Physicians & Providers:
St. Joseph’s Health was awarded a grant to reduce premature births
in Central New York.
The Preemie Prevention grant team is committed to improving the health outcomes of women and children in Central New York.
Our team is dedicated to working collaboratively to provide and support resources that help women to deliver healthy, full-term babies. Through implementation of evidence-based strategies, screening of all pregnant women, development of action plans and referrals to appropriate additional resources that make sense for mom and baby, we can make a difference.
The grant team consists of: Deanna Legnetto, MPA; Jose Bells Thomas, BSN; Martha Ryan, RN, MPS; Courtney Tulli, Public Health Intern; and Ally Stanton Public Health Intern at Syracuse University. For materials, resources or more information about Preemie Prevention, please contact Deanna at 315.382.6791 or firstname.lastname@example.org.
St. Joseph’s Health is committed to providing women with integrated, individualized care within one system. St. Joseph’s Health Women’s Physician Referral Services can help patients find the physician who will best fit their individual medical needs. Please use the information below to speak with a Physician Referral Specialist to start a better health care experience.
World Health Organization Key facts:
Every year, an estimated 15 million babies are born premature (before 37 completed weeks of gestation), and this number is rising.
Premature birth complications are the leading cause of death among children under 5 years of age, responsible for approximately 1 million deaths in 2015 (1).
Three-quarters of these deaths could be prevented with current, cost-effective interventions.
Across 184 countries, the rate of premature birth ranges from 5% to 18% of babies born.
How We Can Help!
The Preemie Prevention team uses the following strategies to reduce premature births:
• Advocate and assist with Model of Care action plan creation and implementation
• Assist staff who will be responsible for developing an action plan and implementation of the model of care
• Encourage the use and documentation of evidence-based screening criteria for risk factors associated with premature birth
• Engage with health care professionals to make integrated medical record enhancements
• Provide a comprehensive list of patient and provider resources that are relevant to each risk factor and available to the patients that have positive findings
• Retrieve, analyze and review baseline and continuous data from partner organizations to monitor success
• Facilitate the development of a quality improvement plan to monitor outcomes and sustain the initiative
To reach the goals of the grant, a standard model of care has been developed. This is a complete reference tool that can be used by birthing hospitals and OB affiliated practices as a guide to address four of the risk factors associated with premature births. The American College of Obstetrics and Gynecology (ACOG) and the NYS Medicaid Prenatal Care Guidelines have been used as the foundation in this model of care.
How does SJH measure up?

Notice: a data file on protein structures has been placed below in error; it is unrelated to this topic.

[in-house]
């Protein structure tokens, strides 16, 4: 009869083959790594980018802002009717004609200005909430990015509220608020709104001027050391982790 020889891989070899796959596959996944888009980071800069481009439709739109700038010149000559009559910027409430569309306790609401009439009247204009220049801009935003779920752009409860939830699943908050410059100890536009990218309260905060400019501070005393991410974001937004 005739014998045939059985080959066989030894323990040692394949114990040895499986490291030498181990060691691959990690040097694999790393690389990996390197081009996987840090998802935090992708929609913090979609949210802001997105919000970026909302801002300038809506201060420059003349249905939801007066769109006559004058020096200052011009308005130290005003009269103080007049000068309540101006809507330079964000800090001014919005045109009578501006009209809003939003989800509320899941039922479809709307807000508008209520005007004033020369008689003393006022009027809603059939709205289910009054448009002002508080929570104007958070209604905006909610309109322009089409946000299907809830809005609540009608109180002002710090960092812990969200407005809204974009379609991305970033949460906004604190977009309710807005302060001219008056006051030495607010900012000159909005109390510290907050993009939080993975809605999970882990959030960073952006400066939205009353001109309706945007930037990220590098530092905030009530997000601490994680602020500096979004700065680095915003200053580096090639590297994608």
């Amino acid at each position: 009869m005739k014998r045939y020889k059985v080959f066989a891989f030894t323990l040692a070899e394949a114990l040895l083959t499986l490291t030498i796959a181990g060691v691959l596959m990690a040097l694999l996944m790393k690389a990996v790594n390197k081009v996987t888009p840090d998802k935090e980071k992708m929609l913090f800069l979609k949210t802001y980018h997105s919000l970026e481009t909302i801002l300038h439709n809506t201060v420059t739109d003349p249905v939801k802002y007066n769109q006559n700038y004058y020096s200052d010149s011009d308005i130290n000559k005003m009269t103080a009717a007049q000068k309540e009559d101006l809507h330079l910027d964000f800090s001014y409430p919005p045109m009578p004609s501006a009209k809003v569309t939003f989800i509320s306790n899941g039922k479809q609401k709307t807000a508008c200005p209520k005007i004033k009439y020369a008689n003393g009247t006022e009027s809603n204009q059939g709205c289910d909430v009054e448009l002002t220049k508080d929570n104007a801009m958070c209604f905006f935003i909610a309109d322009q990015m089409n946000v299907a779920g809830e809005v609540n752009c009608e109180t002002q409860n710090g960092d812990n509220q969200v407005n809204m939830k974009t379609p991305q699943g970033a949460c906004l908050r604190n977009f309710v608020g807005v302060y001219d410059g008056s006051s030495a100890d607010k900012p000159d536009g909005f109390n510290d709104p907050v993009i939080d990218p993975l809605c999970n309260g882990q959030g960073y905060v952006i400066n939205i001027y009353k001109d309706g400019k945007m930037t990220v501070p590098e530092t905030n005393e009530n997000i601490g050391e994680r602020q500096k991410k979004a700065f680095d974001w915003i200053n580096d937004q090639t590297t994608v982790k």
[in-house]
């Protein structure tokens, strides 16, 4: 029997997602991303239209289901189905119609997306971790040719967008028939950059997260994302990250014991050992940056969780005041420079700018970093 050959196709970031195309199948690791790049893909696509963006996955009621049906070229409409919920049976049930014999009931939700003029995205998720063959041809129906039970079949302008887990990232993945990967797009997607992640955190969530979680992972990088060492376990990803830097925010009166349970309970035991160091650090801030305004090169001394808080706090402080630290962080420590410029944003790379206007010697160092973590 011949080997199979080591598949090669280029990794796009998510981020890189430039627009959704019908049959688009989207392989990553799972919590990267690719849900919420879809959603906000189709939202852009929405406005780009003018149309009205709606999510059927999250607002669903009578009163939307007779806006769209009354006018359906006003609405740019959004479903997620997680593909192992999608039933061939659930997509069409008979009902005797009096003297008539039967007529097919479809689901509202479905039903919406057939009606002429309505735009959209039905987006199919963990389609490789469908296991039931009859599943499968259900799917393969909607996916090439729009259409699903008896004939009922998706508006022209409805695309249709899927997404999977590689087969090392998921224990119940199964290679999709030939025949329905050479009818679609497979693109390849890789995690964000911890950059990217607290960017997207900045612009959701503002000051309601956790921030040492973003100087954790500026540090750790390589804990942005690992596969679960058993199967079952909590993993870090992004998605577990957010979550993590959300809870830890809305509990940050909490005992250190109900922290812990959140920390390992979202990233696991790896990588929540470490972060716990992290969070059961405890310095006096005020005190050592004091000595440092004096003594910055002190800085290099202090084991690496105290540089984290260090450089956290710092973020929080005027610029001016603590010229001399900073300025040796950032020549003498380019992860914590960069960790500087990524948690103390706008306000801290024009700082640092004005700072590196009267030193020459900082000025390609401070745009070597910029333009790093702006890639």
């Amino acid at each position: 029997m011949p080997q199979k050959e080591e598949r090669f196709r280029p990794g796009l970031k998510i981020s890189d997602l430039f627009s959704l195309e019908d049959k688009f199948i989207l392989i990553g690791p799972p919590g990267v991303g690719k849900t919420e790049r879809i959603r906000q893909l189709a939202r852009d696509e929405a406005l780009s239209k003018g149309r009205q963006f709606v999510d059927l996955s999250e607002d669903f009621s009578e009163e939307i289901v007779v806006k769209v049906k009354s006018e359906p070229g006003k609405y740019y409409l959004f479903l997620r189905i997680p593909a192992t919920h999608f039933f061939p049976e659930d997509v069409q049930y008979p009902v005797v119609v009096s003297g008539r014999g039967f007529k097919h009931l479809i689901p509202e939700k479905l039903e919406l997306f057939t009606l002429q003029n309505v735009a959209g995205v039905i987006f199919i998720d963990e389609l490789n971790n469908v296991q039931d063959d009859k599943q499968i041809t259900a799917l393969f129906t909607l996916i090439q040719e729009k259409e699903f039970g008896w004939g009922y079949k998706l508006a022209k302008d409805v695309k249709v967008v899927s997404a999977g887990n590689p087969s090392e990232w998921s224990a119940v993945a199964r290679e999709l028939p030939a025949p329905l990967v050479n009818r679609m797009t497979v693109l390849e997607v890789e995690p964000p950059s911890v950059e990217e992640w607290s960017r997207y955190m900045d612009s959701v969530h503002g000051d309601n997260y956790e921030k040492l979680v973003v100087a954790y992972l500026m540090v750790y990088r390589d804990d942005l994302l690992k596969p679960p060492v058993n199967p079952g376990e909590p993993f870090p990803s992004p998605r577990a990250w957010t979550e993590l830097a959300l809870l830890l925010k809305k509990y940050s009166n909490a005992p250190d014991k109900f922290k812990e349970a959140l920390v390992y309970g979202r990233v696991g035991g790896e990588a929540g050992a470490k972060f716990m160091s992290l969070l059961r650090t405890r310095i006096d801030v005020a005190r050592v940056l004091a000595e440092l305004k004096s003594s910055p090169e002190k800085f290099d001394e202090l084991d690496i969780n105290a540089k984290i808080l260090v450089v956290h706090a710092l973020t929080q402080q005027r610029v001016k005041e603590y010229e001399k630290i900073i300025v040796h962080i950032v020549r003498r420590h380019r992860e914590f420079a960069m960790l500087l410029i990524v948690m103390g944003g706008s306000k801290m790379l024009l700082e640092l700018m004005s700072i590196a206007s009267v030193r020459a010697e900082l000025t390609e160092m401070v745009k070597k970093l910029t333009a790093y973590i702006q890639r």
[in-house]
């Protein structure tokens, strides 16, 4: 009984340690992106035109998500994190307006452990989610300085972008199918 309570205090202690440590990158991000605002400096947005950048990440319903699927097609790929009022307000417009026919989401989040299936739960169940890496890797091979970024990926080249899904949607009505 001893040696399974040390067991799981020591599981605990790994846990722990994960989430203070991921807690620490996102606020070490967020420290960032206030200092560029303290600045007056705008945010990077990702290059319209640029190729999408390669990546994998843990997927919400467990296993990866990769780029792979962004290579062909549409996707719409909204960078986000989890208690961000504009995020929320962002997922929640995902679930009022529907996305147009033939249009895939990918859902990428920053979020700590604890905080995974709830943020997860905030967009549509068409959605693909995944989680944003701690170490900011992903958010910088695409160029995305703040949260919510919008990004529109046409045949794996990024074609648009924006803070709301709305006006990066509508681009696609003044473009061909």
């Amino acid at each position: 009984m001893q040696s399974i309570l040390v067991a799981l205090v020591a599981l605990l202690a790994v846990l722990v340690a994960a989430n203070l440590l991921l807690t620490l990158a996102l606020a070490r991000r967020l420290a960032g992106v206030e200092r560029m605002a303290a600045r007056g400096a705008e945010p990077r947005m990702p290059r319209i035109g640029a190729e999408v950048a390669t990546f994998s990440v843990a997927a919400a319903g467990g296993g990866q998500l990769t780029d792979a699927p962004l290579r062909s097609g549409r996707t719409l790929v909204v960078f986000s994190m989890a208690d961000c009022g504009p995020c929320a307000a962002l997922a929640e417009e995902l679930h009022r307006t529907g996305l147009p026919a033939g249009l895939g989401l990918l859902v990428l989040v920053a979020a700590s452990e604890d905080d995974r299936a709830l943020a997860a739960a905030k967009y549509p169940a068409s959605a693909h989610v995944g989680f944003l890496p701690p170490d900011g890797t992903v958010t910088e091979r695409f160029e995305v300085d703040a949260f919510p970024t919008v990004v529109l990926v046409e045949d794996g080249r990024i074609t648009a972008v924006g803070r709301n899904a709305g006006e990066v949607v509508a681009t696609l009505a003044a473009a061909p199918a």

As an integral part of the Syracuse and Central New York community for nearly 150 years, St. Joseph’s Health provides quality and compassionate care to all.
St. Joseph’s is in a unique position to facilitate this initiative and has had experience with similar projects. In 2004, St. Joseph’s Health received grants worth nearly $1.2 million to establish The Central New York Regional Center for Tobacco Health Systems (the Center). In 2009, St. Joseph’s received a five-year, $1.3 million state grant to effect system change in relation to tobacco dependence treatment. In 2014, the Center was awarded two five-year state grants totaling $3 million to further tobacco health system initiatives in a fourteen county area.
Today, the Center positively impacts tobacco cessation initiatives and implements system and policy change. A recent success was the passing of Tobacco 21 legislation in Onondaga County.
In regards to managing prenatal care, St. Joseph’s comprehensive new maternity services and Level III Perinatal Center with a Neonatal Intensive Care Unit (NICU) are guided by a multidisciplinary team of expert physicians, certified nurse midwives, nurse practitioners and registered nurses who work together to develop a plan of care that meets both a woman’s and baby’s physical and emotional needs.
St. Joseph’s places the most advanced pregnancy and birthing technologies in the expert hands of our physicians and nurses. St. Joseph’s further excels through our unmatched quality and compassionate care. Such recognition serves as further motivation to always strive for higher-quality maternity care. As a result, St. Joseph’s Health has earned the following awards and distinctions:
• U.S. News & World Report Best Regional Hospital
• 2018 Women’s Choice Award For Obstetrics
• BFUSA Baby Friendly Designation 2014 – 2019
• Magnet Designation
• Bluecross Blueshield Blue Distinction Center For Maternity Care
• 2017 Guardian Of Excellence Award
What can the Preemie Prevention team offer health care facilities?
- A stipend to offset expenses related to the implementation of the identified strategies
- Enhance the medical record to allow for self-evaluation, auditing and quality improvement
- Ready the provider and health care organization for the future of value-based payment in the specific category relating to premature births
- Share coding and billing resources for the reimbursement of screening and counseling processes
- Provide a network of referrals to complete the circle of care after identifying positive screenings